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History of the General Stud Book


Maintained and published by Weatherbys since 1791


History of the General Stud Book

History of the World's 'mother' stud book

Although it had been a sporting activity for hundreds of years, British horseracing really began to get organised in the second half of the 18th century. An essential part of that was the establishment of formal rules of racing. Detailed recording of the horses competing, the results, and their pedigrees was started at this time.

Our founder, James Weatherby, was the first to publish the pedigree information in 1791, and the General Stud Book (GSB) has continued in our care ever since.

Maintenance of the breeding records for Thoroughbreds in Great Britain and Ireland is an ongoing process, with a new volume of the GSB published by Weatherbys every four years. The most recent one being volume 47 in 2013.

In the timeline below, we have summarised some of the more recent developments surrounding the GSB, and Weatherbys association with the horse registers and stud books more generally.
 

1913 Jockey Club Senior Steward, Lord Villiers, proposed admission to the General Stud Book be limited to progeny of horses already accepted in earlier volumes. Dubbed “The Jersey Act” this proposal was adopted and featured in Volume 22 of the GSB.  (Named the Jersey Act as Lord Villiers was in line to be the Earl of Jersey)
1949 “Jersey Act” abolished following consultation with other countries impacted by the Act, and application from the Thoroughbred Breeders’ Association.
1969 Volume 36 of the GSB contained wording to reserve the right to exclude and include horses. At the same time, the “blue pages” were introduced, featuring vehicle mares whose progeny were considered Thoroughbred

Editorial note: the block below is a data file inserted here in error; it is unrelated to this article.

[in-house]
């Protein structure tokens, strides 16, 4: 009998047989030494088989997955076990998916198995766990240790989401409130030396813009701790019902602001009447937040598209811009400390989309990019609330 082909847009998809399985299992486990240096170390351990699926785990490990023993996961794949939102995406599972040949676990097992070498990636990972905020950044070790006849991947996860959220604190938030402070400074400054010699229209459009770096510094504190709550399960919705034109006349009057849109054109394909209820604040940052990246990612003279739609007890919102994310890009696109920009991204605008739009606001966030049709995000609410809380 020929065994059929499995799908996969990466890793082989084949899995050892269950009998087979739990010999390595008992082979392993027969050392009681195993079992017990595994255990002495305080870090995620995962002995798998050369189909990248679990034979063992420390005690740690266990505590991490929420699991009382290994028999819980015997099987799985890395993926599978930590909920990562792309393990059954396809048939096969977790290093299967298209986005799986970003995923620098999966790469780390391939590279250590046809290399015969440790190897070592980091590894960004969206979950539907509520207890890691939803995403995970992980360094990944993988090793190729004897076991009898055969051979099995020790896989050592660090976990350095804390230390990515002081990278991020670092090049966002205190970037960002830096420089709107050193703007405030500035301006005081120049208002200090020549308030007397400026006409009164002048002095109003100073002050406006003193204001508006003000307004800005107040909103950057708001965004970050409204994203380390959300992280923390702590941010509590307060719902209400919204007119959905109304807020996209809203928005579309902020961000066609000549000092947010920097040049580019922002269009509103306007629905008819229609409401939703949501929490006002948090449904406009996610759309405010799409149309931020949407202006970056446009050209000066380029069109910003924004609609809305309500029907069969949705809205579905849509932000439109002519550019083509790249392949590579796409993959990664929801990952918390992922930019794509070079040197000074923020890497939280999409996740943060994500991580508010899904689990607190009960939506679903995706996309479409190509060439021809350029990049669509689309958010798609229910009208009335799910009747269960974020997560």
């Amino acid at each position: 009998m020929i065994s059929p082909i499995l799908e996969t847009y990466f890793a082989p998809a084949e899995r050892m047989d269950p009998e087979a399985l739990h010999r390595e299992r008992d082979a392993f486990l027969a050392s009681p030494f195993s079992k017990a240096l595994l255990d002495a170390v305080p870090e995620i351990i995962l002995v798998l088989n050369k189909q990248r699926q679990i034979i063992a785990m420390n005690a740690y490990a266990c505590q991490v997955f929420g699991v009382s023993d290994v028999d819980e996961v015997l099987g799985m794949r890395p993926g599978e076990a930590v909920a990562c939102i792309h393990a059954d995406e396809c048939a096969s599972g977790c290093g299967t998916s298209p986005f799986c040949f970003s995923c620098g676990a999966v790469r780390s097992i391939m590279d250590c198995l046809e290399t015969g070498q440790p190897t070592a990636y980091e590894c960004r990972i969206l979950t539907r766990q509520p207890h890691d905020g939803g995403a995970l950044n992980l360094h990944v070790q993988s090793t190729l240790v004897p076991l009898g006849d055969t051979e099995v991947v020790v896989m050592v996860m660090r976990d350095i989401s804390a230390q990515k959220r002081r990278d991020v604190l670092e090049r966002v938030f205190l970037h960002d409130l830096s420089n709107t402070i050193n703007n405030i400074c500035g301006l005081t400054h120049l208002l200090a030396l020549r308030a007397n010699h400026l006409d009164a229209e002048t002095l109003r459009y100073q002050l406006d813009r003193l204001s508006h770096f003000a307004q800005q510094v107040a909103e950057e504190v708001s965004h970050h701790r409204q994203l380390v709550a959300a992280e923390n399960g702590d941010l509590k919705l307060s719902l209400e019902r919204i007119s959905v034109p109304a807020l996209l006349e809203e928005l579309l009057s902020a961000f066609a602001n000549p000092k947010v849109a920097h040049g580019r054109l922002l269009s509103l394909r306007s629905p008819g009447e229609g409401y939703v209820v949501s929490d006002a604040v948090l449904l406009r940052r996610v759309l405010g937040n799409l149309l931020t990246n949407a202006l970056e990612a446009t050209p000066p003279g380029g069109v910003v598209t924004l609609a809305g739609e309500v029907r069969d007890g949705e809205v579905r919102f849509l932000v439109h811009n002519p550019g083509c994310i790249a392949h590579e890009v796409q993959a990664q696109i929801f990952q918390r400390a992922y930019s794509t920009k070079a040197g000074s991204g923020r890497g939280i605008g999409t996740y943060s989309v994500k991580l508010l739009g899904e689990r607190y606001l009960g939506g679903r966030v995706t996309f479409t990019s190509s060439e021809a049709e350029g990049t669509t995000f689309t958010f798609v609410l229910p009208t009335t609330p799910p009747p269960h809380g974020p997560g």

1973 Weatherbys took over the Non-Thoroughbred Register (NTR) from Miss Prior the compiler of the Half-Bred Stud Book for the breeding of horses for racing who were not full Thoroughbred (published 1914 – 1972)
1974 First NTR publication, “The Register for Non-Thoroughbred Mares” was published
1976 Weatherbys were appointed Secretariat to the International Stud Book Committee
1986 Parentage verification for all Weatherbys registered foals through blood typing was introduced (blood typing technology was first trialled by the Stud Book in the 1970s)
1988 (GB) and (IRE) country suffixes were introduced behind a horse’s name to indicate country of foaling e.g. Sea The Stars (IRE)
1991 Foal Passports were introduced – prior to that Foal Identification Certificates were issued. Passports were issued for breeding and racing stock prior to 1991
1994 Return Of Mares Annual included an NTR section, replacing the “Register for Non-Thoroughbred Mares” publication
1996 The age limit for late returns for horses over three years of age was relaxed. A late return can now be of any age, but must meet the late return registration criteria including proof of age
1998 Passport life numbers were introduced
1999 From 1999, all foals in GB and Ireland registered with Weatherbys were microchipped
2001 DNA parentage verification was introduced – replacing Blood typing
2006 In response to a request from the Irish Thoroughbred Breeders Association, Volume 45 of the General Stud Book was split into GB and Irish sections. All mares continue to be sourced through the Index (Volumes 1 to 19 of the General Stud Book (1793-1901) contained an Irish mares section)
2008 First Stud Book Fact Book published